Tuesday, October 22, 2019

Vintage auto makes its longest trip

The Jones family - Craig, Bronwyn and Lynn, 12, are proud of their vintage Wolseley.

The Jones family – Craig, Bronwyn and Lynn, 12, are proud of their vintage Wolseley.

Craig Jones’ vintage 1949 Wolseley Six Eighty has made her longest journey to date, traveling half-way round the world from Australia to her new home here on Marco Island!  When they moved here in 2002, Island residents, Craig and his wife, Bronwyn, were not happy to leave their unique automobiles behind in Tasmania, and are thrilled to finally have this one here with them.

According to Craig’s understanding from his research on the Internet, his six-cylinder, 80 horse power car is one of only four Wolseleys in the U.S. and probably the only one of this

Craig in the driver's seat of his vintage Wolseley. Photos by Jim Sousa

Craig in the driver’s seat of his vintage Wolseley. Photos by Jim Sousa

particular model. Craig tells me that the British Wolseley company was renowned for its overhead camshaft engines.  The engine head design was derived from Wolseley’s V8 Viper piston-engine-powered Scout Experimental 5A fighter planes, used in World War I. With their telescopic steering and four-speed gearboxes, Wolseley Six Eighty cars like Craig’s, the top model of the Morris manufacturer’s line, were used by British police for decades.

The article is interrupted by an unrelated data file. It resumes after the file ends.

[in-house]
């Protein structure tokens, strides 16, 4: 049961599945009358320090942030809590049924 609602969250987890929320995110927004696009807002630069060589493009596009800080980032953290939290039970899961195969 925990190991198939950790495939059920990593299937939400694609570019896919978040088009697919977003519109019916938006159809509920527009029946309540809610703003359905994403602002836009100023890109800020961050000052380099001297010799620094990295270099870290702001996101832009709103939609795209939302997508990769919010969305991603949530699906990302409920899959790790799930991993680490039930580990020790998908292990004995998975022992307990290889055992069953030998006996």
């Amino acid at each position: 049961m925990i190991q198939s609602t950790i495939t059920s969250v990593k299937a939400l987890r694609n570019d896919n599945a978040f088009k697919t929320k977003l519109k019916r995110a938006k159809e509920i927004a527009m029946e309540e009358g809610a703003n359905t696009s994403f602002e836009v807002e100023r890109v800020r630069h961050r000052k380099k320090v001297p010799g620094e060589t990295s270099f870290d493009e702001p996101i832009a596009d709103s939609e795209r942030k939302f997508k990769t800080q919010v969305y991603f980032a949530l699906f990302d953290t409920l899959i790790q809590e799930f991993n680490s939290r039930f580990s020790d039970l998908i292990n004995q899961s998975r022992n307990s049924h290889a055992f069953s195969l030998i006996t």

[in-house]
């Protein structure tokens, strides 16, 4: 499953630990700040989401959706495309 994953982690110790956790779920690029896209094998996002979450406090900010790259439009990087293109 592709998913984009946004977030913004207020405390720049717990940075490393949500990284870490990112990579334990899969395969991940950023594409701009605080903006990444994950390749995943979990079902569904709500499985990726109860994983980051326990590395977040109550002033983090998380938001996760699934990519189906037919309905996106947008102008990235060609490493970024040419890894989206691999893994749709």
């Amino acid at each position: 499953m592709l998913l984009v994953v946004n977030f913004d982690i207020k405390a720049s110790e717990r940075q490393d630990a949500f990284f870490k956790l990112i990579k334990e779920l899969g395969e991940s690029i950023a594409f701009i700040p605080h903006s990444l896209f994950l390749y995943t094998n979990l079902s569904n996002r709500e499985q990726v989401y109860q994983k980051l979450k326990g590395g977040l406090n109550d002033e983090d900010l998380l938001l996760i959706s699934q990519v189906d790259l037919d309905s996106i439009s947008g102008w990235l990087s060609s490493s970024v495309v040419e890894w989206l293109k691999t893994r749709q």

Jones is only the second person to own this auto. He bought the car when he was just sixteen years old from the original owner. The car was originally purchased

A Motor Traffic Patrol Wolseley 680 with police signs and twin loudhailers.

A Motor Traffic Patrol Wolseley 680 with police signs and twin loudhailers.

at Heythorns Motors in Launceston, Tasmania. Craig saved up the $250 to pay for the vintage automobile, his first car, by mowing lawns. Subsequently, he continued to save and work long and hard to restore the Wolseley to the vintage condition it is in today, thirty one years later. “The car was great for first impressions on Mums and Dads when courting the young ladies!” said Craig.

The car’s long voyage began when Jones went to Australia in January, took it out of storage, crank started it, and drove it 800 miles across Tasmania. The car

A peak into the car motor.

A peak into the car motor.

was then transported by boat across the Bass Strait into central Victoria, where Craig used it for two weeks. He then drove the car back to a bonded warehouse in Melbourne for shipment to the U.S. The car was shipped to Savannah, GA- a journey via Singapore of forty-six days—where it was picked up by Jones last week. Craig then drove the car back here to Marco.

A coach builder by trade, Craig Jones supplied hand-made car bodies for museums. He now owns Marco Island Small Engine Repair, a thriving business on Front Street, and his wife, Bronwyn, is a Realtor on Marco.

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